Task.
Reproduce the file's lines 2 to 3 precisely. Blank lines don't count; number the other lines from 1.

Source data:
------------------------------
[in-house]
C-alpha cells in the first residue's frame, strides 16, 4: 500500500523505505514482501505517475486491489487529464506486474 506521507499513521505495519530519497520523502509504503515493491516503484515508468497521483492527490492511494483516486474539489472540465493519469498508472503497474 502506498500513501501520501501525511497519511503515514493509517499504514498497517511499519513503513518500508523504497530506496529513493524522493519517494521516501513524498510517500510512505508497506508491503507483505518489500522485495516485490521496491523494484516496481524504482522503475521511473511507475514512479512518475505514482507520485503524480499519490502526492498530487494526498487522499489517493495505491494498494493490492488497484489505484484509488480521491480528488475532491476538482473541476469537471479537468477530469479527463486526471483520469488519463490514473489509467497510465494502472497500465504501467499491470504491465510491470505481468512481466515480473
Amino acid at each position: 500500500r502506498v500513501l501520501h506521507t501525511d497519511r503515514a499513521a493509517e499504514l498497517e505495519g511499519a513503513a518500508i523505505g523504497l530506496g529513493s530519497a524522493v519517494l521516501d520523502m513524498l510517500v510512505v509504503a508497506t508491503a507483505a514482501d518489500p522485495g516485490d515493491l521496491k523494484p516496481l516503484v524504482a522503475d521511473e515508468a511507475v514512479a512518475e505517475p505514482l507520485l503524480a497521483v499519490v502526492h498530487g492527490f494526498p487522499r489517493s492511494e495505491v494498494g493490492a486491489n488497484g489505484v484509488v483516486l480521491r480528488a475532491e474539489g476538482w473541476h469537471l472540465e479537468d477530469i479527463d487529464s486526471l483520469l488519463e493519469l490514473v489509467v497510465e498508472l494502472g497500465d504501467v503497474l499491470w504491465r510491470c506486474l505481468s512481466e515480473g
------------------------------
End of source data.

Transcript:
C-alpha cells in the first residue's frame, strides 16, 4: 500500500523505505514482501505517475486491489487529464506486474 506521507499513521505495519530519497520523502509504503515493491516503484515508468497521483492527490492511494483516486474539489472540465493519469498508472503497474 502506498500513501501520501501525511497519511503515514493509517499504514498497517511499519513503513518500508523504497530506496529513493524522493519517494521516501513524498510517500510512505508497506508491503507483505518489500522485495516485490521496491523494484516496481524504482522503475521511473511507475514512479512518475505514482507520485503524480499519490502526492498530487494526498487522499489517493495505491494498494493490492488497484489505484484509488480521491480528488475532491476538482473541476469537471479537468477530469479527463486526471483520469488519463490514473489509467497510465494502472497500465504501467499491470504491465510491470505481468512481466515480473
Amino acid at each position: 500500500r502506498v500513501l501520501h506521507t501525511d497519511r503515514a499513521a493509517e499504514l498497517e505495519g511499519a513503513a518500508i523505505g523504497l530506496g529513493s530519497a524522493v519517494l521516501d520523502m513524498l510517500v510512505v509504503a508497506t508491503a507483505a514482501d518489500p522485495g516485490d515493491l521496491k523494484p516496481l516503484v524504482a522503475d521511473e515508468a511507475v514512479a512518475e505517475p505514482l507520485l503524480a497521483v499519490v502526492h498530487g492527490f494526498p487522499r489517493s492511494e495505491v494498494g493490492a486491489n488497484g489505484v484509488v483516486l480521491r480528488a475532491e474539489g476538482w473541476h469537471l472540465e479537468d477530469i479527463d487529464s486526471l483520469l488519463e493519469l490514473v489509467v497510465e498508472l494502472g497500465d504501467v503497474l499491470w504491465r510491470c506486474l505481468s512481466e515480473g